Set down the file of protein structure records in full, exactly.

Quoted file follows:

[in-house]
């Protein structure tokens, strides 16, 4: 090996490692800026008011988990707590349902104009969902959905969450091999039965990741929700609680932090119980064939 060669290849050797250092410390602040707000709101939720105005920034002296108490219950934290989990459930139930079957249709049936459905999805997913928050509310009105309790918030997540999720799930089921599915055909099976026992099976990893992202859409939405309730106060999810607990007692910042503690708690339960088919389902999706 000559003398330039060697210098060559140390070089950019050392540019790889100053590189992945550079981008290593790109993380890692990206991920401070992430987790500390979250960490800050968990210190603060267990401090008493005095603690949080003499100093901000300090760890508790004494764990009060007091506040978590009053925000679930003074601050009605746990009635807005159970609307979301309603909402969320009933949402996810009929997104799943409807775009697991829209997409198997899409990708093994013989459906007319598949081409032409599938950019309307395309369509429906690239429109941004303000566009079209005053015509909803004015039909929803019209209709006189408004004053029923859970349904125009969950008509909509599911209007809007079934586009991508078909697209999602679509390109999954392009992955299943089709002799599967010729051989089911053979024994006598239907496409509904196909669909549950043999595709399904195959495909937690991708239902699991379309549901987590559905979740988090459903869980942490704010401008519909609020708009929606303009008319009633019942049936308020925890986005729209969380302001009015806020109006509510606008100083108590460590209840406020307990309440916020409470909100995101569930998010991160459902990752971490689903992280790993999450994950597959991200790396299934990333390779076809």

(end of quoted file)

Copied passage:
[in-house]
């Protein structure tokens, strides 16, 4: 090996490692800026008011988990707590349902104009969902959905969450091999039965990741929700609680932090119980064939 060669290849050797250092410390602040707000709101939720105005920034002296108490219950934290989990459930139930079957249709049936459905999805997913928050509310009105309790918030997540999720799930089921599915055909099976026992099976990893992202859409939405309730106060999810607990007692910042503690708690339960088919389902999706 000559003398330039060697210098060559140390070089950019050392540019790889100053590189992945550079981008290593790109993380890692990206991920401070992430987790500390979250960490800050968990210190603060267990401090008493005095603690949080003499100093901000300090760890508790004494764990009060007091506040978590009053925000679930003074601050009605746990009635807005159970609307979301309603909402969320009933949402996810009929997104799943409807775009697991829209997409198997899409990708093994013989459906007319598949081409032409599938950019309307395309369509429906690239429109941004303000566009079209005053015509909803004015039909929803019209209709006189408004004053029923859970349904125009969950008509909509599911209007809007079934586009991508078909697209999602679509390109999954392009992955299943089709002799599967010729051989089911053979024994006598239907496409509904196909669909549950043999595709399904195959495909937690991708239902699991379309549901987590559905979740988090459903869980942490704010401008519909609020708009929606303009008319009633019942049936308020925890986005729209969380302001009015806020109006509510606008100083108590460590209840406020307990309440916020409470909100995101569930998010991160459902990752971490689903992280790993999450994950597959991200790396299934990333390779076809």